The urologist who, for the most part, diagnoses patients. Because patients are, let’s say, having blood in the urine, they see a urologist, bladder mass.

Then it’s the medical oncologist like us who are kind of the neutral folks where even if the patient is undergoing surgery, we offer some treatment. If a patient is undergoing radiation, we offer some treatment. If a patient is metastatic disease, then sometimes, they just see us, unless they have some complications or if they have a new spot in the bone where we want them to get radiated then we include that.

Then there’s the radiation oncologist, whose role comes for patients with localized disease. So that a patient, when they are diagnosed with bladder cancer and have localized disease, they should know all their options. That surgery is one option. 

Radiation can be another option, and they have options to preserve their bladder too. I think that’s what a multidisciplinary clinic comprises.

How to Locate Prostate Cancer Clinical Trials and Improve Awareness

How to Locate Prostate Cancer Clinical Trials and Improve Awareness from Patient Empowerment Network on Vimeo.

 How is prostate cancer impact different for some populations? Watch as experts Dr. Yaw Nyame and Sherea Cary share the benefits of clinical trials, reliable clinical trial resources, and how clinical trial participation rates can be improved for better care.

See More From Best Prostate Cancer Care No Matter Where You Live


Related Resources:


Transcript:

Sherea Cary: 

What advice do you have for prostate cancer patients about locating a clinical trial? Where can you find one? 

Dr. Nyame:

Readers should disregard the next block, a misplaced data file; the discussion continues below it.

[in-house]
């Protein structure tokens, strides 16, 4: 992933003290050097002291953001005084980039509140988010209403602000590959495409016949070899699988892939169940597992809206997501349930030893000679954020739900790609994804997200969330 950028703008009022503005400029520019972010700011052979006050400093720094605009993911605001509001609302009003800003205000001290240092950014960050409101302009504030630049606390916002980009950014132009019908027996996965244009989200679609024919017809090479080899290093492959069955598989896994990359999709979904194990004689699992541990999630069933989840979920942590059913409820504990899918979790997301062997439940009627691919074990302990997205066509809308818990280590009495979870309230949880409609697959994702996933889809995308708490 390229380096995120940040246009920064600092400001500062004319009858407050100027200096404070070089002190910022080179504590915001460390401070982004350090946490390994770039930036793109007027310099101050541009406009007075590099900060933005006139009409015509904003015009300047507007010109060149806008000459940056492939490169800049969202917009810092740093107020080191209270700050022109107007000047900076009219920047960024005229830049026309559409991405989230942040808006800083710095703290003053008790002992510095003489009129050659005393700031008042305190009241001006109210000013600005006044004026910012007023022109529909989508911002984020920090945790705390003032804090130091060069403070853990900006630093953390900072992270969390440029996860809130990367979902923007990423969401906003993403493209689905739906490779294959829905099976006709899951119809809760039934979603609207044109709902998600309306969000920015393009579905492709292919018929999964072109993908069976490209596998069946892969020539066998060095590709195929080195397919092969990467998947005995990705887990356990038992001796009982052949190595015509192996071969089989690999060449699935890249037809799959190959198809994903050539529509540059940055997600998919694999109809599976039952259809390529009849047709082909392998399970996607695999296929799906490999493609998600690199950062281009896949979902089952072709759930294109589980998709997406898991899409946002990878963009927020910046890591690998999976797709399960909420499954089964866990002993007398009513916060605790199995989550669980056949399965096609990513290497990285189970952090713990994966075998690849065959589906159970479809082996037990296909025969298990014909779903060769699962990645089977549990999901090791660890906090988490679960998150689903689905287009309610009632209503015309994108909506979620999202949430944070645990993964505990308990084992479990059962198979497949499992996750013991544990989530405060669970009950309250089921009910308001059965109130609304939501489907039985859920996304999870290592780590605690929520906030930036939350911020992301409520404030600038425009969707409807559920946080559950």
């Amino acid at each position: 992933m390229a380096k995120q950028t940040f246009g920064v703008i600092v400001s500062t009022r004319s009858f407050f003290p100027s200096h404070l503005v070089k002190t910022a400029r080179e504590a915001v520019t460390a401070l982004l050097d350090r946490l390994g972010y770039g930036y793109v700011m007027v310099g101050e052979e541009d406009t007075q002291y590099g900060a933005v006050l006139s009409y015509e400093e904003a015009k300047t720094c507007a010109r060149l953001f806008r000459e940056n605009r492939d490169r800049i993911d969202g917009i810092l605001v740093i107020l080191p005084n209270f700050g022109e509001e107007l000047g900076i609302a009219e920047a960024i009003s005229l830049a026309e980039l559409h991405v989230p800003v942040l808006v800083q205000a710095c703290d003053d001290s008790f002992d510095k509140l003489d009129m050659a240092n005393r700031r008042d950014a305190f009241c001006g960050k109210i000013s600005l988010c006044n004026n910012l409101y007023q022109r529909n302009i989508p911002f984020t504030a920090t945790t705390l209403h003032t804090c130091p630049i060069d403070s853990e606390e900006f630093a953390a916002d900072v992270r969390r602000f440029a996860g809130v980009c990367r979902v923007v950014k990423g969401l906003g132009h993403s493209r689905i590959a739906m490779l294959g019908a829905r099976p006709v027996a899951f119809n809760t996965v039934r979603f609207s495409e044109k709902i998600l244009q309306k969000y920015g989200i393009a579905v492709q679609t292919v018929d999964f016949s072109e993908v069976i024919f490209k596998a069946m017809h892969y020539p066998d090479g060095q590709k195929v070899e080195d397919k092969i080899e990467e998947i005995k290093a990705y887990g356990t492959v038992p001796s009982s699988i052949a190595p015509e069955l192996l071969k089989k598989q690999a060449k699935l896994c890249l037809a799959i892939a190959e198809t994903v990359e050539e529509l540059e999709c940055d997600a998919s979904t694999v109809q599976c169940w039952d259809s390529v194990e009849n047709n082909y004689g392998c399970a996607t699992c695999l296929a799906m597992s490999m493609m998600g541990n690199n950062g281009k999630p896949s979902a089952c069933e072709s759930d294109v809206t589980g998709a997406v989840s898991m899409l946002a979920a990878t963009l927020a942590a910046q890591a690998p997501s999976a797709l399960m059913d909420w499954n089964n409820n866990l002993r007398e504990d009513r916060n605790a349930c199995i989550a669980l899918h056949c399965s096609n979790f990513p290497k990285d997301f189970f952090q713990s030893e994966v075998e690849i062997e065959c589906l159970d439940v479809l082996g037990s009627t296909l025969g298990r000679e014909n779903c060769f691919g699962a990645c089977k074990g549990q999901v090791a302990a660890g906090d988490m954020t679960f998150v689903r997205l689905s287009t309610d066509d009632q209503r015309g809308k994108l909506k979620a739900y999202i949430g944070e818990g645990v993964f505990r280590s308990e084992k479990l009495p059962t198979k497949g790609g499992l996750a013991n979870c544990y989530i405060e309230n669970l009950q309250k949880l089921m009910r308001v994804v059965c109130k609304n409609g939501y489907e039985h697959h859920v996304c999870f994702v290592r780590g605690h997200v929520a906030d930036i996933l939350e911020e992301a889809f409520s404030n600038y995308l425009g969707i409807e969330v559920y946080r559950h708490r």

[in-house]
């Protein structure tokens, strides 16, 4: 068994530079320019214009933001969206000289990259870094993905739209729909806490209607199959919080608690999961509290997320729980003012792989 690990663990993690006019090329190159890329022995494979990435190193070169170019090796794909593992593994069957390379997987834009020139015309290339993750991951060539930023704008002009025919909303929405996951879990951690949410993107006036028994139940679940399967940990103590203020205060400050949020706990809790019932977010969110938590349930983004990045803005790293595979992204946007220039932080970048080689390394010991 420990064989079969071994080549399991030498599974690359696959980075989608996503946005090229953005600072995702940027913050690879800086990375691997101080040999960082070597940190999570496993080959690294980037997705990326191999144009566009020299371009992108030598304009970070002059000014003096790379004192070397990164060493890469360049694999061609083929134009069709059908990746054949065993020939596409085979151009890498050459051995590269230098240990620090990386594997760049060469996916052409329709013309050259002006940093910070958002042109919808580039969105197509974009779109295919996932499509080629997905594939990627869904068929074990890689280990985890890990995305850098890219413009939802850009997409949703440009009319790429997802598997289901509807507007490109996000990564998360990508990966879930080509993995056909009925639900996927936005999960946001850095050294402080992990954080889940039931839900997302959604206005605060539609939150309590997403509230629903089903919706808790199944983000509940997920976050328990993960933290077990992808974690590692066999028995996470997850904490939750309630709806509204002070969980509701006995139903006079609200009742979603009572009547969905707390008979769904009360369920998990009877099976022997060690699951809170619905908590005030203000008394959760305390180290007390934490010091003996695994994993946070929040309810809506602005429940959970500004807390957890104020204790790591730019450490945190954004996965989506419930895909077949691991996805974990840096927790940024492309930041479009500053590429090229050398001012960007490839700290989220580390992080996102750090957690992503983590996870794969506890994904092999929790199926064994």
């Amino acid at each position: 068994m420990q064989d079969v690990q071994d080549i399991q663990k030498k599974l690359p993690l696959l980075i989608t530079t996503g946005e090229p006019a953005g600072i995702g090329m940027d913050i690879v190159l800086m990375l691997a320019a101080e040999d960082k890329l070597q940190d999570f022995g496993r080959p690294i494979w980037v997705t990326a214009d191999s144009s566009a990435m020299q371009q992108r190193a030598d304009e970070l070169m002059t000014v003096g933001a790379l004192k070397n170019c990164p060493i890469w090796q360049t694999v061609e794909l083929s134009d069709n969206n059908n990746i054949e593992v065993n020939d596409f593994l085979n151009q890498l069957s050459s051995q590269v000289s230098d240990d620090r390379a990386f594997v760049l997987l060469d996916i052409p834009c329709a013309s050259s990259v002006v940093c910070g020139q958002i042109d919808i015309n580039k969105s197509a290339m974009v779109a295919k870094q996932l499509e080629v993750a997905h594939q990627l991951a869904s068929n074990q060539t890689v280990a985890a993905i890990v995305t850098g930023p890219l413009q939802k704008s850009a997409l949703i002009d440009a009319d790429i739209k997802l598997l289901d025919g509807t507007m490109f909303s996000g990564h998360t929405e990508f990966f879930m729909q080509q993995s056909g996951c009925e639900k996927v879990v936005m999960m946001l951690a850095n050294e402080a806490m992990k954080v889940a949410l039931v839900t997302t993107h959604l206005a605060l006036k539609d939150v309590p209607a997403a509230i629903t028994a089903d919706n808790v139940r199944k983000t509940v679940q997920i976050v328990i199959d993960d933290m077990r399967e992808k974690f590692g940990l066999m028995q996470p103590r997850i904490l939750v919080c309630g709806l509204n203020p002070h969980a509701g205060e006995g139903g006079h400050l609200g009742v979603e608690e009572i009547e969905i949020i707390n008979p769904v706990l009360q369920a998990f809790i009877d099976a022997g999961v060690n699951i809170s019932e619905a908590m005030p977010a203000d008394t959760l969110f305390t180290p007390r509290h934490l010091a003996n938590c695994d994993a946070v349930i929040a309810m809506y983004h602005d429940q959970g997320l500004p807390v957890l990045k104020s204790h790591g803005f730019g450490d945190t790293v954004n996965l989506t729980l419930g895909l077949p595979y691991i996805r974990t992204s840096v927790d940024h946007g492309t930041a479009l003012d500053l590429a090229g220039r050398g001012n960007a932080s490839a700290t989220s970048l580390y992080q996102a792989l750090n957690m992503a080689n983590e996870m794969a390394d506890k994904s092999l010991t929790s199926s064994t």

Clinical trials tend to happen at the big cancer centers and the big academic university centers, although many of those programs will have affiliate partners out in the community. The easiest way to learn about clinical trials is to start by asking the physician that’s treating you for your prostate cancer, oftentimes, they’ll have resources and connections to the trials directly or are the people who are administering them. However, other great sources are going to be patient advocacy networks, and there are many of them for prostate cancer, there’s one…there are several. I’ll start naming a few. They have the Prostate Cancer Foundation, you have Us TOO, you have Zero Cancer, you have a PHEN, Prostate Health Education Network, which is an advocacy group for Black men with prostate cancer. So, these are all great sources of finding out what clinical trials exist, and in addition, you can just get on the Internet and Google if that’s something you have access to. The trick is navigating all the information, and I think knowing what trials are available for you, whether you qualify, that kind of thing can be difficult, and that’s ultimately where finding a provider, whether it’s your direct urologists or radiation oncologist or whoever is helping treat your prostate cancer, either them directly or sometimes seeking a second opinion, and going to a place where you might find someone who has some expertise in trials, if that’s something that you’re interested in.